Liu Qiuju has a job that would be considered unusual in most Western cities: She is a public telephone-minder. Private telephones are rare in Piking, which has 200,000 telephones for a population of 8.6 million. So what do you do if you are about to have a baby and need an ambulance to go to the hospital? Or if you are young, and in love, and your boyfriend lives across town?
You go to Mother Liu's, or someone like her, whose job it is to mind public telephones in the innumerable neighborhoods into which Peking is divided.
Mrs. Liu and her husband, Wang Juni (Chinese women keep their maiden names after marriage), live with their five children in a neighborhood of typical one-story brick houses near Taoranting Park.
Mr. Wang is a carpenter and works for a state construction company. Mrs. Liu stays home and looks after the public telephone.
The alley on which the Wangs live is not paved, and the houses have no running water. One brick house is crowded up against another in mazalike succession, often with several families occupying the four sides of a single modest courtyard. The Wangs' house is tiny, with just three rooms, but they have their own courtyard, shared with no one else. Furniture is sparse but crafted with loving care: Mr. Wang made most of it himself. The Wangs sleep in the main room, their our unmarried daughters (ranging in age from 26 to 16) in another, and their son (who has just graduated from high school) in the third, which juts out into the courtyard and houses the public telephone. Anyone who wants to use the public telephone steps through the Wangs' gate into their courtyard, abloom with red and pink roses, and directly into the son's room without bothering his parents.
For every call that someone wants to make, he pays 4 fen -about 2.5 cents -- to Mrs. Liu. Half of this goes to Mrs. Liu, half of the phone company.
What about incoming calls? Mrs. Liu's telephone serves 385 households in her neighborhood. If a young man from accross town calls up his girlfriend in the Liu neighborhood, Mrs. Liu gets on her bicycle and brings the girl to the telephone or gives her a message, as the case may be. For this service she charges 3 fen (2 cents), all of which is hers to keep.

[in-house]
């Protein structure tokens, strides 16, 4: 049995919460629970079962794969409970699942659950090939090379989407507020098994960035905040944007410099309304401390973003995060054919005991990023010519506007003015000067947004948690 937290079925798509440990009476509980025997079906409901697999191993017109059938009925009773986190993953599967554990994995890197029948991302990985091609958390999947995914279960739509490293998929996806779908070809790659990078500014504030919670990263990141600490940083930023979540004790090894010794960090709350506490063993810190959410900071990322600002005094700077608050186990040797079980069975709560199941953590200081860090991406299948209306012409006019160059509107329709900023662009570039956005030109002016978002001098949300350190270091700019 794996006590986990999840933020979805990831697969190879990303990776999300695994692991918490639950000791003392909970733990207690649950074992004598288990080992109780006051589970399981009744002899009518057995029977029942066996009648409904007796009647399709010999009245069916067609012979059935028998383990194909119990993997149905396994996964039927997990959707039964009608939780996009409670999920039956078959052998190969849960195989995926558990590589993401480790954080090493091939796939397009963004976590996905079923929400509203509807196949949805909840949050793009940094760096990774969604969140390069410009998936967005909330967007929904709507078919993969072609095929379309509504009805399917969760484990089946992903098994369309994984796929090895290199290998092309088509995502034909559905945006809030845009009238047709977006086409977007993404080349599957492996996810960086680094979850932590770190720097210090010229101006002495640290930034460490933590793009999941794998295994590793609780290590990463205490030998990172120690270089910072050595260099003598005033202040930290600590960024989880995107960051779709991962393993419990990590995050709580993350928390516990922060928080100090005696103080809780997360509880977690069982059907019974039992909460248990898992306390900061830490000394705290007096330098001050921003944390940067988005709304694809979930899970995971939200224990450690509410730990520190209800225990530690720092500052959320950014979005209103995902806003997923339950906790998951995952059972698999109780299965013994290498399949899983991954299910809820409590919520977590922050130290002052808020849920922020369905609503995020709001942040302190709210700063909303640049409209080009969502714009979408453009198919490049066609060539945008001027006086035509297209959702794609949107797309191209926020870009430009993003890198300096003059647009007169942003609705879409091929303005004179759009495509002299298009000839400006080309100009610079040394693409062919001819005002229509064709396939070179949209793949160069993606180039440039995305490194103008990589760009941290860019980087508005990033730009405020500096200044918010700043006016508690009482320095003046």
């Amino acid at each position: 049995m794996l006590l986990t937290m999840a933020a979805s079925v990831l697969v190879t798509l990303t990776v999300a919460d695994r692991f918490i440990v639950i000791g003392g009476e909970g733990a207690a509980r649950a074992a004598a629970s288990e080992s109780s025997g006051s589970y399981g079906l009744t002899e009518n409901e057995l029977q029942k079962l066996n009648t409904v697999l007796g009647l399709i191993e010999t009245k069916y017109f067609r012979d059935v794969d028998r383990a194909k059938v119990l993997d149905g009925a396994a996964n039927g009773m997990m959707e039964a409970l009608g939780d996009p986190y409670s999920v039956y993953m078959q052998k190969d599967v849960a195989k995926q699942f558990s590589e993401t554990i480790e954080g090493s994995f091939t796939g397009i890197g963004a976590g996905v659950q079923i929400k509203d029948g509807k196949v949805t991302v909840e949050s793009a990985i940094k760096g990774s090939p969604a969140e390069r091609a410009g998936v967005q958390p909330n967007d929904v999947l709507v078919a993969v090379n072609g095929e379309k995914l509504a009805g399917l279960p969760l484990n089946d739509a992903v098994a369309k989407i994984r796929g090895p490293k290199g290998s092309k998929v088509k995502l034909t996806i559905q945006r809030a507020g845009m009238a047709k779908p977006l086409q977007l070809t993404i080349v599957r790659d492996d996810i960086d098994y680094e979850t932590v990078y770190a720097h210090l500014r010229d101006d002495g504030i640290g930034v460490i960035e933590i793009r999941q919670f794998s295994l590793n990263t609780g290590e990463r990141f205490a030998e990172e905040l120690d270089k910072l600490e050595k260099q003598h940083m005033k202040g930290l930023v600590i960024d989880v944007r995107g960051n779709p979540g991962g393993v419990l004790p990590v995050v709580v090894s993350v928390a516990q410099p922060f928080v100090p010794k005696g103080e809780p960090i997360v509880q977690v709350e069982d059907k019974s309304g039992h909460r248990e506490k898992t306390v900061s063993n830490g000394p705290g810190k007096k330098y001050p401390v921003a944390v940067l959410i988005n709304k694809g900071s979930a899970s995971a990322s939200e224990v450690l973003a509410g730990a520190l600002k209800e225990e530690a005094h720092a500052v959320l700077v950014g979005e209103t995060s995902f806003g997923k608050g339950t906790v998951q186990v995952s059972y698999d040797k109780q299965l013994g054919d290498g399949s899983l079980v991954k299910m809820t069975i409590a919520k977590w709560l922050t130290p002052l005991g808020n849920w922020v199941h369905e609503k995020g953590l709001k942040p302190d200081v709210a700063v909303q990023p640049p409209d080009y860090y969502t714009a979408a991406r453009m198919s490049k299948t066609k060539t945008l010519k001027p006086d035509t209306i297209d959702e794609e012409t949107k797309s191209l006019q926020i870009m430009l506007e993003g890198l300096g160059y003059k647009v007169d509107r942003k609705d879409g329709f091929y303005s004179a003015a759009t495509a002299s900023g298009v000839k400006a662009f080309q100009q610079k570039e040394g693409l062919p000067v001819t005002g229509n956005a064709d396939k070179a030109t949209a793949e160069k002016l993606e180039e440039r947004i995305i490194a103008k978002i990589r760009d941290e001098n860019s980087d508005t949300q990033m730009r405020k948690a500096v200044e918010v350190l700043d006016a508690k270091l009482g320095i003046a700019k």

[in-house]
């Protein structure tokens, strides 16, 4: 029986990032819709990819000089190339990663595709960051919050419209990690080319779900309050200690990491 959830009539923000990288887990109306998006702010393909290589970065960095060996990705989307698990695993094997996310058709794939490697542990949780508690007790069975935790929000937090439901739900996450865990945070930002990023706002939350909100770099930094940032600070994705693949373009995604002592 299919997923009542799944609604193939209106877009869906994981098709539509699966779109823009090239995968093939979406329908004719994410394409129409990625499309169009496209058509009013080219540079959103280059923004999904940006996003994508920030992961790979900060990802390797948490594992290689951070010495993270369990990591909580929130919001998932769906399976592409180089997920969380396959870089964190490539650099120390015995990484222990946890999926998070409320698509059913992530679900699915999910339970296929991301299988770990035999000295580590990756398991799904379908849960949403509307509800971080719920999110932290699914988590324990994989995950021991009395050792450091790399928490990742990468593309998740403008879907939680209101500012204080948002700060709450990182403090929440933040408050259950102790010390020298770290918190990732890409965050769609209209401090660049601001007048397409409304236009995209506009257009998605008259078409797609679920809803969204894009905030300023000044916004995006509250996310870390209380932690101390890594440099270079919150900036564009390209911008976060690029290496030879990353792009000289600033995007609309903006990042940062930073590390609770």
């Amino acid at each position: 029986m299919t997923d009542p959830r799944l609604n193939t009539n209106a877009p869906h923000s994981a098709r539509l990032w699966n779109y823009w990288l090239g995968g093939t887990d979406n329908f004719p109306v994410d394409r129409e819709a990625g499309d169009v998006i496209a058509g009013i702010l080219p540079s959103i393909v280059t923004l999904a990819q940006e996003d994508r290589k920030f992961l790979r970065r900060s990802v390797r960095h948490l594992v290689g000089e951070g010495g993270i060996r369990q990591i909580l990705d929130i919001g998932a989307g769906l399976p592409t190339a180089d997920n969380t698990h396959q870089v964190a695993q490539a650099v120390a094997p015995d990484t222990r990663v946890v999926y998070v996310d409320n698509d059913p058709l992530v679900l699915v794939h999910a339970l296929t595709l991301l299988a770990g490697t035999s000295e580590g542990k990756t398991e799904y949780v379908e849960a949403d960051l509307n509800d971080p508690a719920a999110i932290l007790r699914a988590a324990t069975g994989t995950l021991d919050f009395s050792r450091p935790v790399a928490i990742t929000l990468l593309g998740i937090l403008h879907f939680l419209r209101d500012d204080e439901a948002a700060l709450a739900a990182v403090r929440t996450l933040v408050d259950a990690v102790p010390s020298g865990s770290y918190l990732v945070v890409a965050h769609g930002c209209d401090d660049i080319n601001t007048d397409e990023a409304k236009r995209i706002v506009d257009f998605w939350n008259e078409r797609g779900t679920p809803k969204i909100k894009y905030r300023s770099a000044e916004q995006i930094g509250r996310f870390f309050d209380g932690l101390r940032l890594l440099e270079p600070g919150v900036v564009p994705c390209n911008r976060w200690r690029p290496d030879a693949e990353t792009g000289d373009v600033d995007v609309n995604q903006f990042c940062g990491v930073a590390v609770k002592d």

"I imagine I make about 20 yuan [$13.3] a month," Mrs. Liu said. Scarcely a princely sum, but enough for pin money in a family that has four wage earners. Prominent on a table by the big Chinese double bed is a television set -- symbol of affluence in a society where consumer goods are still in very short supply.
Life was very hard for Mr. Wang in the 1960s when his children were still small. He was the only wage earner, and the 70 to 80 yuan he brought home each month ($46 to $53) had to feed and clothe him, his ill wife, and five children.
Now, however, "life gets better year by year," Mrs. Liu says with a smile. Her first daughter works as a weaver in a factory making bed sheets; her second operates a crane; her third is in a lampmaking workshop. The Wang family's monthly income is now over 200 yuan ($133), her husband says. It will increase still further when their son gets the driver's job he hopes for.
Meanwhile, all members of the family help Mrs. Liu mind the phone. Sometimes emergency calls come in at 2 and 3 in the morning. "Only the other day," Mrs. Liu recalls, something went wrong with the electrical system in a factory.
"One of the electricians for the factory lives in our neighborhood. We got an urgent call for him to go to his factory immediately. That was at 2 in the morning."
Mrs. Liu also looks indulgently on the long calls young people make to each other. "Sometimes they are on the line for 20 minutes," she says. And she can also help to clear up misunderstandings.
Once, she says, a boy gave a message to his girlfriend via his aunt to meet him at the park at a certain time. The aunt came to Mrs. Liu's house to make the telephone call, but gave the wrong time. The boy was furious with the girl for arriving an hour late.
"I knew the whole story," Mrs. Liu says, "because I'd heard the aunt making the telephone call, so I could explain the situation to both sides, and they made up immediately."
She won't say how many couples she has played Cupid to, but it is obvious this is one aspect of her job that she finds most satisfying.